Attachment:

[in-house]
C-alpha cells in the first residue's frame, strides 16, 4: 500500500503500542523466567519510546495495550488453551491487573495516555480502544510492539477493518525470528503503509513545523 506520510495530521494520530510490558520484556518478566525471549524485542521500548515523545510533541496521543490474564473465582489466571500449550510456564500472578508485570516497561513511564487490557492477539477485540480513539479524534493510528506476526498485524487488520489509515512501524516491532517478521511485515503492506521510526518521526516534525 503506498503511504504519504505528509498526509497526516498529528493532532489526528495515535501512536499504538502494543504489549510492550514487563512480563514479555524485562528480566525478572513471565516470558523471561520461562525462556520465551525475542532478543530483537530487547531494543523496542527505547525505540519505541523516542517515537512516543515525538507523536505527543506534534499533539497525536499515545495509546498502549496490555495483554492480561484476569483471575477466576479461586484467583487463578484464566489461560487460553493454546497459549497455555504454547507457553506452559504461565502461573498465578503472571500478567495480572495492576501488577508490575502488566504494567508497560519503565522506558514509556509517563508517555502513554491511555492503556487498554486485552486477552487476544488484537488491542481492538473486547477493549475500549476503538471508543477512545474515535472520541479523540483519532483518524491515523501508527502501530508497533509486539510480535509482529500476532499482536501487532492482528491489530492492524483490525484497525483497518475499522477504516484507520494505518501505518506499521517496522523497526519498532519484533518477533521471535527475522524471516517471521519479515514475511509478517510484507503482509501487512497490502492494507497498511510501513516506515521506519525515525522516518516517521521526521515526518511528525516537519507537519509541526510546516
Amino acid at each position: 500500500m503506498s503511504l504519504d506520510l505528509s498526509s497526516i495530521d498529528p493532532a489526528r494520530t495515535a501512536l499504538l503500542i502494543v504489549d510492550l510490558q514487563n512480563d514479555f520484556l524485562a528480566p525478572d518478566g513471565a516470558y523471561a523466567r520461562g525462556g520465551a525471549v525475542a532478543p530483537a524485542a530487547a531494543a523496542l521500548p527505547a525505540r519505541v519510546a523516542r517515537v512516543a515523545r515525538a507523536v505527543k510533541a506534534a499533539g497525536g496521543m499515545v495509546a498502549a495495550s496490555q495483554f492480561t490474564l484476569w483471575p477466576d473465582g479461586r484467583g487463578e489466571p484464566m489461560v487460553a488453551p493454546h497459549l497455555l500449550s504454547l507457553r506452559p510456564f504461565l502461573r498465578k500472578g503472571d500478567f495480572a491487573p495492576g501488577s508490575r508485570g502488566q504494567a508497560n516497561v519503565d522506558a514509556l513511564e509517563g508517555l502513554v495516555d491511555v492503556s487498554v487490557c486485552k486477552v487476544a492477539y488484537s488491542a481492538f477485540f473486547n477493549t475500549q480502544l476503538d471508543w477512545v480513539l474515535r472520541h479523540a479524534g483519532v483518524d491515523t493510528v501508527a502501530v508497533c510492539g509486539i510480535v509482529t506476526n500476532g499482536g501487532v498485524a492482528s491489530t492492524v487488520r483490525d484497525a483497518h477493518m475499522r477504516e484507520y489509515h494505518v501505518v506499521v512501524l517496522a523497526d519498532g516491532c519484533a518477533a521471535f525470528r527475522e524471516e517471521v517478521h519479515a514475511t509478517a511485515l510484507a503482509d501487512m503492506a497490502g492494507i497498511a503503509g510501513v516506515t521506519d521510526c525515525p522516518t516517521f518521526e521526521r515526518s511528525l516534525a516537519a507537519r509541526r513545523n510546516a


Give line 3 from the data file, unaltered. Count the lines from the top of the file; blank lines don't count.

Amino acid at each position: 500500500m503506498s503511504l504519504d506520510l505528509s498526509s497526516i495530521d498529528p493532532a489526528r494520530t495515535a501512536l499504538l503500542i502494543v504489549d510492550l510490558q514487563n512480563d514479555f520484556l524485562a528480566p525478572d518478566g513471565a516470558y523471561a523466567r520461562g525462556g520465551a525471549v525475542a532478543p530483537a524485542a530487547a531494543a523496542l521500548p527505547a525505540r519505541v519510546a523516542r517515537v512516543a515523545r515525538a507523536v505527543k510533541a506534534a499533539g497525536g496521543m499515545v495509546a498502549a495495550s496490555q495483554f492480561t490474564l484476569w483471575p477466576d473465582g479461586r484467583g487463578e489466571p484464566m489461560v487460553a488453551p493454546h497459549l497455555l500449550s504454547l507457553r506452559p510456564f504461565l502461573r498465578k500472578g503472571d500478567f495480572a491487573p495492576g501488577s508490575r508485570g502488566q504494567a508497560n516497561v519503565d522506558a514509556l513511564e509517563g508517555l502513554v495516555d491511555v492503556s487498554v487490557c486485552k486477552v487476544a492477539y488484537s488491542a481492538f477485540f473486547n477493549t475500549q480502544l476503538d471508543w477512545v480513539l474515535r472520541h479523540a479524534g483519532v483518524d491515523t493510528v501508527a502501530v508497533c510492539g509486539i510480535v509482529t506476526n500476532g499482536g501487532v498485524a492482528s491489530t492492524v487488520r483490525d484497525a483497518h477493518m475499522r477504516e484507520y489509515h494505518v501505518v506499521v512501524l517496522a523497526d519498532g516491532c519484533a518477533a521471535f525470528r527475522e524471516e517471521v517478521h519479515a514475511t509478517a511485515l510484507a503482509d501487512m503492506a497490502g492494507i497498511a503503509g510501513v516506515t521506519d521510526c525515525p522516518t516517521f518521526e521526521r515526518s511528525l516534525a516537519a507537519r509541526r513545523n510546516a